National Situation

Speech in support of Irom Sharmila's epic Struggle

(This speech was delivered by the Radical Socialist representative at the meeting in solidarity with Irom Sharmila organised by the Nari Nirjatan Pratirodh Mancha on 7 December 2009 at Hazra Park, Calcutta)


Sushovan Dhar

Irom Sharmila Chanu civil rights activist, political activist, journalist and poet from Manipur, is on a hunger-strike since November 4, 2000, demanding the Government of India to withdraw the Armed Forces (Special Powers) Act, 1958, also otherwise known as AFSPA; from Manipur and other areas of India’s north east. This unparallel political protest started after the Assam Rifles gunned down ten innocent people who were waiting for their buses at a bus stand in Malom, Manipur on November 1, 2000. The incident, which is also known as the Malom Massacre, was a sequel to endless killings by the Indian armed forces in Manipur and also in many other parts of the North-East.
On November 4, Sharmila launched a political fast against the widespread repression unleashed against the people of Manipur by the Indian state. She had initially started the hunger-strike demanding the repeal of this draconian act in Manipur and has later extended the scope of her demand to all regions of India's north east where AFSPA has been imposed.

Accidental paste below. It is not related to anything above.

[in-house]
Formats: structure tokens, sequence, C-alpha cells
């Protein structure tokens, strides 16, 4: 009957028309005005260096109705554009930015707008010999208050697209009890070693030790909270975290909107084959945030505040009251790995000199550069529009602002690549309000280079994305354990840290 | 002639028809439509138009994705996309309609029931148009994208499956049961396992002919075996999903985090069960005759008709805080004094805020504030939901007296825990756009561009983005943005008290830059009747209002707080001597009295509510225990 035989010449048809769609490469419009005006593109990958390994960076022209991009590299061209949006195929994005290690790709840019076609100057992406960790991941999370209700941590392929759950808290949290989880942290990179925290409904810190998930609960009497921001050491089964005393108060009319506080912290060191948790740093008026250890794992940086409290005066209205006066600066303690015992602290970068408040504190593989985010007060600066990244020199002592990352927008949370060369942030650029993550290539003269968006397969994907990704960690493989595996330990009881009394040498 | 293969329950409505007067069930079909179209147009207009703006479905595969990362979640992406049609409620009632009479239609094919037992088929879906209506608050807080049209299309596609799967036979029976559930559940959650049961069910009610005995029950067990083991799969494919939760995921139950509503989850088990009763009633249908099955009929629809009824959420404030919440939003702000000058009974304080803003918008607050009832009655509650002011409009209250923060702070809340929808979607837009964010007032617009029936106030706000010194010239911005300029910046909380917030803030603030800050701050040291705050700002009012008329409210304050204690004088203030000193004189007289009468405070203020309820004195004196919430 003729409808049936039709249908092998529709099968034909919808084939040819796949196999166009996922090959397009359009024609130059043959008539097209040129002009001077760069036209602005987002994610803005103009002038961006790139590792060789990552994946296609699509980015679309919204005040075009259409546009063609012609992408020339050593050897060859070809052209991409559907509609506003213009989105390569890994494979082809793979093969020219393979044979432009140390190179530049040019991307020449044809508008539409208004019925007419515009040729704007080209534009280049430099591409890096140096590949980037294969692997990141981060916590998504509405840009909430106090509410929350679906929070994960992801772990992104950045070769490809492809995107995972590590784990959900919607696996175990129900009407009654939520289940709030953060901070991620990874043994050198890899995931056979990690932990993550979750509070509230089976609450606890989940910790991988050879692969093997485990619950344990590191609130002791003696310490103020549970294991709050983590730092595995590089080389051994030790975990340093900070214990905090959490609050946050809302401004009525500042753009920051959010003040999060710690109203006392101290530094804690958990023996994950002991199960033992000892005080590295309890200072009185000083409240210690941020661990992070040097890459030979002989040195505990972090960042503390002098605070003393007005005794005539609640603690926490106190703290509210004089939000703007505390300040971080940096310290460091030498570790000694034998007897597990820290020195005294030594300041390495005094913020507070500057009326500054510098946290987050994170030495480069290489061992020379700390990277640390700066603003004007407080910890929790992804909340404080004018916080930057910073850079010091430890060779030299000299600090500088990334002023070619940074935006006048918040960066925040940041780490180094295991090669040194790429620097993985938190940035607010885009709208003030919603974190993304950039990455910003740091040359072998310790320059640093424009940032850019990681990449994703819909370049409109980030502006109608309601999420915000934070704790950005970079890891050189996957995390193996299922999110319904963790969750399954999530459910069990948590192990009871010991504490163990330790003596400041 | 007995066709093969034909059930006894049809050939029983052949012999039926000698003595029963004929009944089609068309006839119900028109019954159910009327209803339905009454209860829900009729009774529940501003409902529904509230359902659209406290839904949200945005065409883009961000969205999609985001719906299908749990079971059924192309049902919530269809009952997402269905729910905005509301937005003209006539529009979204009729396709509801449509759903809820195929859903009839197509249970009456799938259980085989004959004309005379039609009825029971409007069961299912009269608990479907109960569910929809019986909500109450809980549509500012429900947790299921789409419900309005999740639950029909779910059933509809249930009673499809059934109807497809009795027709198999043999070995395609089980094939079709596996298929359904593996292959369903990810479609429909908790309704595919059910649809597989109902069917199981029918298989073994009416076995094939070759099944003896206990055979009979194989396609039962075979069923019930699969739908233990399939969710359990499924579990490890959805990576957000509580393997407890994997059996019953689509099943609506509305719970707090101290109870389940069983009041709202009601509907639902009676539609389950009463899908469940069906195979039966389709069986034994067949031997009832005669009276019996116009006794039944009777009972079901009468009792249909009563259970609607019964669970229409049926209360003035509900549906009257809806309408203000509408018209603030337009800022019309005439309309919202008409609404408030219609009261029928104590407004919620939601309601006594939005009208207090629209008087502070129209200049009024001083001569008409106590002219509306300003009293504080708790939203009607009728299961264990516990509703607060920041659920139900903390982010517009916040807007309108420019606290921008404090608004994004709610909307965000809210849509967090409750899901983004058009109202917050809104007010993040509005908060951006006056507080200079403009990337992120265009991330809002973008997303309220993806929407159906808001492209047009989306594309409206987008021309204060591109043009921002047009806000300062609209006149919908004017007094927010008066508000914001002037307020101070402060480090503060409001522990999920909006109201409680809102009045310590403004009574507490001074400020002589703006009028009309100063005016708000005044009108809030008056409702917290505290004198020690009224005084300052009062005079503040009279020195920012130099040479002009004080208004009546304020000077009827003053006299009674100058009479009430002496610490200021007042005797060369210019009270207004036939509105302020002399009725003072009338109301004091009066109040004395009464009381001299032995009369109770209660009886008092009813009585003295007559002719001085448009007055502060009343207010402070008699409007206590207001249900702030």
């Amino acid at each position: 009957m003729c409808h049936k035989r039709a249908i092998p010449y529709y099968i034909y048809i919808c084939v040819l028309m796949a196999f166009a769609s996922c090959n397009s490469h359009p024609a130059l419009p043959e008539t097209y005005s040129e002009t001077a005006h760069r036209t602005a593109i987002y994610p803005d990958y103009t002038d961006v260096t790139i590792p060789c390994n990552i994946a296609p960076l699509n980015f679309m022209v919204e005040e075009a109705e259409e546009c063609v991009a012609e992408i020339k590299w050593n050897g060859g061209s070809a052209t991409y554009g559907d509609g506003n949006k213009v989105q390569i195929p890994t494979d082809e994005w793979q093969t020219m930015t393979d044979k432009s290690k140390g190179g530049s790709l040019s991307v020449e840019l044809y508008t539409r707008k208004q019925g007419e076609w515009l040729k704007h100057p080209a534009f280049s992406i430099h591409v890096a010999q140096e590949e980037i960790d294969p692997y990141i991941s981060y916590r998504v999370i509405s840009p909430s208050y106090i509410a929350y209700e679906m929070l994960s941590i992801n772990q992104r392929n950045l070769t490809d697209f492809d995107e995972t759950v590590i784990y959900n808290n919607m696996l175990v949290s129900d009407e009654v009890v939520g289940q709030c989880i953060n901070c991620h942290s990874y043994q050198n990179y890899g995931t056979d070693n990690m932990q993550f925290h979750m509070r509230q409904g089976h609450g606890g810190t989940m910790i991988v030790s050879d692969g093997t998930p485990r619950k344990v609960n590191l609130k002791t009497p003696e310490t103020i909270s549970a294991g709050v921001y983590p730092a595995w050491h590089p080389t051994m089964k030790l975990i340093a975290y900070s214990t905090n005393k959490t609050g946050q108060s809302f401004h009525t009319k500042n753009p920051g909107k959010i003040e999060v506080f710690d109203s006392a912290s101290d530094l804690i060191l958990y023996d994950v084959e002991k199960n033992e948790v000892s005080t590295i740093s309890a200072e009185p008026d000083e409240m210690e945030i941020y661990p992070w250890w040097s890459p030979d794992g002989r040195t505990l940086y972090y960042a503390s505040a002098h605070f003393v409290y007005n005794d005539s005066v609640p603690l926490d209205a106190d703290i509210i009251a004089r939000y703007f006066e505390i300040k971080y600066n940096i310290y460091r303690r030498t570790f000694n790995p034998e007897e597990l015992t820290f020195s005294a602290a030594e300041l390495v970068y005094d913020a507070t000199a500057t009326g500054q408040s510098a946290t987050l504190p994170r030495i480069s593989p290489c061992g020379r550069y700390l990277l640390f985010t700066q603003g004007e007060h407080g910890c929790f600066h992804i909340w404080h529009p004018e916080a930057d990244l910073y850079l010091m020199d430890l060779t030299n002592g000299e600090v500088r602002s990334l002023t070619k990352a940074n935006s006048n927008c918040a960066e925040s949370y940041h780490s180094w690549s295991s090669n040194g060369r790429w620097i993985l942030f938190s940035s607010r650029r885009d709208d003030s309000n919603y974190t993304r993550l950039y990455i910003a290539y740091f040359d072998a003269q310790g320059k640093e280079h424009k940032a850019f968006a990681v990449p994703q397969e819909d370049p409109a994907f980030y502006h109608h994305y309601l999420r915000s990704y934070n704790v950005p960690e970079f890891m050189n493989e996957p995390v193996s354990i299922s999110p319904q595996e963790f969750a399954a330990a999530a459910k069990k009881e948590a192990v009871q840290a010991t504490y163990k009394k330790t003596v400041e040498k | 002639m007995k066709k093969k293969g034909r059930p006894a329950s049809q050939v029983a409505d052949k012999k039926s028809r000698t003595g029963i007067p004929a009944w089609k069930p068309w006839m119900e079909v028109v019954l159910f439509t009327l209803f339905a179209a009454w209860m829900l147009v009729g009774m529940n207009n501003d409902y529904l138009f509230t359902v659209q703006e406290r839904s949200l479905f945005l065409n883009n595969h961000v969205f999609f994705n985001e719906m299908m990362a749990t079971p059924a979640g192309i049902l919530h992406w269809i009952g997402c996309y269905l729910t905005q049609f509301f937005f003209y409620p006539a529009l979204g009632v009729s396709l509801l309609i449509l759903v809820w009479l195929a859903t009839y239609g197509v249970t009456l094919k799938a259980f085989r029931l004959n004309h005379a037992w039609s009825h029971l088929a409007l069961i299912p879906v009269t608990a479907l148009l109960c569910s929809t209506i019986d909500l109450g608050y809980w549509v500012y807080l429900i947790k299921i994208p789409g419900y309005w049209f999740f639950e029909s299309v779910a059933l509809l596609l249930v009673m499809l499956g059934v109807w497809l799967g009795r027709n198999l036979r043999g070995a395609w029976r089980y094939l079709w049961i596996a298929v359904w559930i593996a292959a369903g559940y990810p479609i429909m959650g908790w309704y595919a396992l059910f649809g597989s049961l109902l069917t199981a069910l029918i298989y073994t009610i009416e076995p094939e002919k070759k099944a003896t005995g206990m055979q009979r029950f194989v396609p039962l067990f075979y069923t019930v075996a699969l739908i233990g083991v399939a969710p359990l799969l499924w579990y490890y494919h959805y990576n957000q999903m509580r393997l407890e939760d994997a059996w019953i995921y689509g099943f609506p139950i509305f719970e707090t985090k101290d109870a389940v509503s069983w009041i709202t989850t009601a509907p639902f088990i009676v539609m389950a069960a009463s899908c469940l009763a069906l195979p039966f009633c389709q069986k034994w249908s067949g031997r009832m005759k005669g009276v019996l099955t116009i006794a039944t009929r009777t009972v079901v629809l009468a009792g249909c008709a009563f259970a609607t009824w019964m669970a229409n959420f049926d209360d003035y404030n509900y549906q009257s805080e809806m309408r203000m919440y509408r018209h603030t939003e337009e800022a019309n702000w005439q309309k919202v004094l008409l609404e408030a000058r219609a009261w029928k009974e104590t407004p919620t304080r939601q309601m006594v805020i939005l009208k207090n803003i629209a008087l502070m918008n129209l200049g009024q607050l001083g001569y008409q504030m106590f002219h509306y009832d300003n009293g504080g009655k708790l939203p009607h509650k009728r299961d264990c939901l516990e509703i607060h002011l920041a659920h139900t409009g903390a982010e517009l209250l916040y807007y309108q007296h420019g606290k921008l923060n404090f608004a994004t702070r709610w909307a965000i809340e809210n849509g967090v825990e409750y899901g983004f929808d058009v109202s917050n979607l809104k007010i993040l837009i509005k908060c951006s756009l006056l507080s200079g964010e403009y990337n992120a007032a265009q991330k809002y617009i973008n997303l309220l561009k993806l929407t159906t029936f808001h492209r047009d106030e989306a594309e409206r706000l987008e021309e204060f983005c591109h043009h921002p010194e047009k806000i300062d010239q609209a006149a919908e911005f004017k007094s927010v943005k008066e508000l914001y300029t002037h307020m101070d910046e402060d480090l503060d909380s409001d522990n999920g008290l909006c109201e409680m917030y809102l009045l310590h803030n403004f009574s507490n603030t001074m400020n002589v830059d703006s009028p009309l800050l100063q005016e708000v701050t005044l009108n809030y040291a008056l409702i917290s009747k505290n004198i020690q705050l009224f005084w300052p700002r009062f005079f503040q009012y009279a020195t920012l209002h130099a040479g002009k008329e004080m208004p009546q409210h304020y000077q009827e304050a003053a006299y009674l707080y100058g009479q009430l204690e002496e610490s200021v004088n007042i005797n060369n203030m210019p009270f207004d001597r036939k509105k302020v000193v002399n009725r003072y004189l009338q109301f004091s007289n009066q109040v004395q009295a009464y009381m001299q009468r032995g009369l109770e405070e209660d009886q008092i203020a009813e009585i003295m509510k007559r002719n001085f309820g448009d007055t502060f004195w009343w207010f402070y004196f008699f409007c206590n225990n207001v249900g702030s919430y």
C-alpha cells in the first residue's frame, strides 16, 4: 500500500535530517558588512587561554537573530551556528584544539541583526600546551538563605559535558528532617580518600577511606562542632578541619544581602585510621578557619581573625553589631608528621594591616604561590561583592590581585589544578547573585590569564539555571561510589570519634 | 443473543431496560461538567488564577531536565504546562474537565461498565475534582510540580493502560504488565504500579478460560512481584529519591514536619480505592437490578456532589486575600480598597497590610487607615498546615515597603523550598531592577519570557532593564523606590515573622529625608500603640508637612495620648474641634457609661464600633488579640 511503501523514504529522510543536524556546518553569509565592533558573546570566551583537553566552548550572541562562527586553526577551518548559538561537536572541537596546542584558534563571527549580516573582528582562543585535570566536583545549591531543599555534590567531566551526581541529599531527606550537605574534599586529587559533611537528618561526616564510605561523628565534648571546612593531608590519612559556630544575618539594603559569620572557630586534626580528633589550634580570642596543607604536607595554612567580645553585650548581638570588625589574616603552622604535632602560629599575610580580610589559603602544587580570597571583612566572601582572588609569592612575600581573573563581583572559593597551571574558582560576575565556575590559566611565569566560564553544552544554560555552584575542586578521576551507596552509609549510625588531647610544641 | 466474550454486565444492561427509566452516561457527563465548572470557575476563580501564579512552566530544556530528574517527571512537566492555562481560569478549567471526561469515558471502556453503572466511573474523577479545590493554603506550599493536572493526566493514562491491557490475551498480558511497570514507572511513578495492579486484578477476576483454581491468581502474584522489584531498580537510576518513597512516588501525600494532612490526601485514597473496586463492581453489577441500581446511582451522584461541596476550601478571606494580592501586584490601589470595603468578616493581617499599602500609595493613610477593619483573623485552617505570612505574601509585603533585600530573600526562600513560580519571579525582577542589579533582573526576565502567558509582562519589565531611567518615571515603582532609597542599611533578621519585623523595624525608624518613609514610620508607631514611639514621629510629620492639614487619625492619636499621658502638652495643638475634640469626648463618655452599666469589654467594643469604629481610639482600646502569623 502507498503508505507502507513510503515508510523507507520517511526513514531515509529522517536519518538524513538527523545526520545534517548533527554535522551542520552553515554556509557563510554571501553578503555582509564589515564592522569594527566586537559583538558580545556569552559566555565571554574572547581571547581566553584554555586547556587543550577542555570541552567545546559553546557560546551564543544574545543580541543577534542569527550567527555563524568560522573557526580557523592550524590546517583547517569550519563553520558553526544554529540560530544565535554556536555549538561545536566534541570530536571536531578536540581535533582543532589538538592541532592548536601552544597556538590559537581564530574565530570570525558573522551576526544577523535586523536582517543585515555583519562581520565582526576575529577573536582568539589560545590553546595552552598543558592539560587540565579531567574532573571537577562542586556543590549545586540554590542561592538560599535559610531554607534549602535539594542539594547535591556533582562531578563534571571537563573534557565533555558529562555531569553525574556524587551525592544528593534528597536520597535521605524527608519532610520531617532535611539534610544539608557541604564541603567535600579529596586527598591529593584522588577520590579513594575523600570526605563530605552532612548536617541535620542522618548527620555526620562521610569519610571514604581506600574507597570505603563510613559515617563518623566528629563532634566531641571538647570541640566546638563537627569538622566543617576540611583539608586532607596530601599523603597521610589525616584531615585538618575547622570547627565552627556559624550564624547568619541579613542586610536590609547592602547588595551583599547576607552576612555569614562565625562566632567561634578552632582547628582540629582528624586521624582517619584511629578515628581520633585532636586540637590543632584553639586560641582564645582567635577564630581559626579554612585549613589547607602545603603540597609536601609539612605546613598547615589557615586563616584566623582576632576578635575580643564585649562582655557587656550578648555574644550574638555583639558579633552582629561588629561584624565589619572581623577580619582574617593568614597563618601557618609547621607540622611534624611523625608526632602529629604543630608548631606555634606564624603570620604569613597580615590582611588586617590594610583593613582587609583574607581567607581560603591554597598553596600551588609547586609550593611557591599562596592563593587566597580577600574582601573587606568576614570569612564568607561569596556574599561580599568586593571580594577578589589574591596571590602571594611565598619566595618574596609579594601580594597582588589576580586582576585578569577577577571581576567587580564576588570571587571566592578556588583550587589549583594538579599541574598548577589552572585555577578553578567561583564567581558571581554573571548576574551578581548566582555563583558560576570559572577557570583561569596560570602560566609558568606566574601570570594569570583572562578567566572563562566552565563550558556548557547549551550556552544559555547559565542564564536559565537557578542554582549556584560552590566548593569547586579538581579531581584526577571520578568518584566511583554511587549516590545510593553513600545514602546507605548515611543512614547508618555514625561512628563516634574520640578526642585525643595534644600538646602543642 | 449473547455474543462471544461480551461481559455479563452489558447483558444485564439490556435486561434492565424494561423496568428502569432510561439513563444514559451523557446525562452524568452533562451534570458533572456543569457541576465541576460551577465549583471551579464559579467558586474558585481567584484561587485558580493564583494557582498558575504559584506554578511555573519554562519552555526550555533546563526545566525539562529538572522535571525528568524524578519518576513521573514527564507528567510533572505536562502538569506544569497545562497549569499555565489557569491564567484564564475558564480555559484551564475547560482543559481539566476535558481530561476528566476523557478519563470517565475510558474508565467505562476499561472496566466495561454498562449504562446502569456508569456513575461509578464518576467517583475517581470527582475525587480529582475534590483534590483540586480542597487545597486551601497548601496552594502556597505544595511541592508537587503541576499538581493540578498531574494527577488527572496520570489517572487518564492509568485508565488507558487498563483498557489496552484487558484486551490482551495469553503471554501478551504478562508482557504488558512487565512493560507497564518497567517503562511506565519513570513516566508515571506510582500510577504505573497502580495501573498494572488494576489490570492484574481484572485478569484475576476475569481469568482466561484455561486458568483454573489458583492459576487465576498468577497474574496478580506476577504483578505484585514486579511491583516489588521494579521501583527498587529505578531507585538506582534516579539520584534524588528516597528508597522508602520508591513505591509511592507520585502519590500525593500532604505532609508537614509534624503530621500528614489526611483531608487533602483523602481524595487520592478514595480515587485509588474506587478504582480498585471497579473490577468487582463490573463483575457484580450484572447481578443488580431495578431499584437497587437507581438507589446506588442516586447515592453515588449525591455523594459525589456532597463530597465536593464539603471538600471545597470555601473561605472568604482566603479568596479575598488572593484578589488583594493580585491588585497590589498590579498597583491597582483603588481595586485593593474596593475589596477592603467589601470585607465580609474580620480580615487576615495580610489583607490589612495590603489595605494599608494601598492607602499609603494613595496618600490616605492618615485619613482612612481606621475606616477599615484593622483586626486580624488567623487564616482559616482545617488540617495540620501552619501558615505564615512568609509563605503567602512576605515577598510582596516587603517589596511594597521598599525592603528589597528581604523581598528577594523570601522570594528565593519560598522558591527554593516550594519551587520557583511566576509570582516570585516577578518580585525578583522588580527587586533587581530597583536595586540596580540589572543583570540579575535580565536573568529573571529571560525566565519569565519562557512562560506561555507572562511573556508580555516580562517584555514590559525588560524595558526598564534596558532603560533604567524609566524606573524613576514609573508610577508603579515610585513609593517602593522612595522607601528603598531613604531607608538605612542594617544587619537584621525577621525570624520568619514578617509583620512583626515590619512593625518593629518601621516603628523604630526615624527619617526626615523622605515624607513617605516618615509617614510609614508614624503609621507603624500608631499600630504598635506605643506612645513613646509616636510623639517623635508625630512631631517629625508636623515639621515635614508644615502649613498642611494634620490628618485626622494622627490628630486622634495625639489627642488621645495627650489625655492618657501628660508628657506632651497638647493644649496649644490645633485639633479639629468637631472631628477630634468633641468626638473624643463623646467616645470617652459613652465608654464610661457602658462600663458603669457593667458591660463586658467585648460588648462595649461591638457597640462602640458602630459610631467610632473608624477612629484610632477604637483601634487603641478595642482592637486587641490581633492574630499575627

Three days after she started the hunger-strike, on 6 November 2000, she was arrested by the police and charged with “attempt to commit suicide”, which is illegitimate under section 309 of the Indian Penal Code. She was later transferred to judicial custody. With her determination not to take food nor water, her health deteriorated tremendously and the police forcibly used nasogastric intubation in order to keep her alive while under arrest. Since then Irom Sharmila has been under a ritual of release and arrest every year because under IPC section 309, a person who "attempt to commit suicide" is punishable ““with simple imprisonment for a term which may extend to one year [or with fine, or with both]".
Sharmila’s hunger strike has inspired a lot of protests from Manipur, North-East and other parts of India against the AFSPA and the military highhandedness. Irom Sharmila’s legendary struggle for human rights has become an important symbol of the resistance of the Manipuri people who are fighting against their present day suffering at the hands of the Indian State. This has also meant extreme militarisation of the region and the promulgations of many a black law like AFSPA at the cost of the life and liberty of the people of this region.